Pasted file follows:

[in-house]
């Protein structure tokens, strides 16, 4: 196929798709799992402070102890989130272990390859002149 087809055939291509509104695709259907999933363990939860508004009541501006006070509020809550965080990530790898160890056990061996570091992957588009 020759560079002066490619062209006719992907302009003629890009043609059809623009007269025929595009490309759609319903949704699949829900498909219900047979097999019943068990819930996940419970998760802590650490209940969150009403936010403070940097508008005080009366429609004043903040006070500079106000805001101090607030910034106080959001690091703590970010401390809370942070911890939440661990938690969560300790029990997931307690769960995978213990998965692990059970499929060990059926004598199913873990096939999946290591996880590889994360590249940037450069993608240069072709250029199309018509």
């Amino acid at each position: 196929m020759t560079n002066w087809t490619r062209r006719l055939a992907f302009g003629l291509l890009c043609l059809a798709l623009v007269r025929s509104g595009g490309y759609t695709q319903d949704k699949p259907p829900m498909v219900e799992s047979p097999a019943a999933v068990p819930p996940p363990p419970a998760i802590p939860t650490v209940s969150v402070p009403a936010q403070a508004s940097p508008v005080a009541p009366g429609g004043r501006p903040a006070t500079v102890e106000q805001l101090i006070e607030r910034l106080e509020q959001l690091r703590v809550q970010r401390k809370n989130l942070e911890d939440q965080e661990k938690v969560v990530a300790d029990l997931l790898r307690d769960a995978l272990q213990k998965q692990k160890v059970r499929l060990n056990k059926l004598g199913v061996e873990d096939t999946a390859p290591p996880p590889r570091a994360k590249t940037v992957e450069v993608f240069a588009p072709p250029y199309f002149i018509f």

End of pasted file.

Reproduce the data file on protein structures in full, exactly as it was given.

[in-house]
């Protein structure tokens, strides 16, 4: 196929798709799992402070102890989130272990390859002149 087809055939291509509104695709259907999933363990939860508004009541501006006070509020809550965080990530790898160890056990061996570091992957588009 020759560079002066490619062209006719992907302009003629890009043609059809623009007269025929595009490309759609319903949704699949829900498909219900047979097999019943068990819930996940419970998760802590650490209940969150009403936010403070940097508008005080009366429609004043903040006070500079106000805001101090607030910034106080959001690091703590970010401390809370942070911890939440661990938690969560300790029990997931307690769960995978213990998965692990059970499929060990059926004598199913873990096939999946290591996880590889994360590249940037450069993608240069072709250029199309018509």
């Amino acid at each position: 196929m020759t560079n002066w087809t490619r062209r006719l055939a992907f302009g003629l291509l890009c043609l059809a798709l623009v007269r025929s509104g595009g490309y759609t695709q319903d949704k699949p259907p829900m498909v219900e799992s047979p097999a019943a999933v068990p819930p996940p363990p419970a998760i802590p939860t650490v209940s969150v402070p009403a936010q403070a508004s940097p508008v005080a009541p009366g429609g004043r501006p903040a006070t500079v102890e106000q805001l101090i006070e607030r910034l106080e509020q959001l690091r703590v809550q970010r401390k809370n989130l942070e911890d939440q965080e661990k938690v969560v990530a300790d029990l997931l790898r307690d769960a995978l272990q213990k998965q692990k160890v059970r499929l060990n056990k059926l004598g199913v061996e873990d096939t999946a390859p290591p996880p590889r570091a994360k590249t940037v992957e450069v993608f240069a588009p072709p250029y199309f002149i018509f």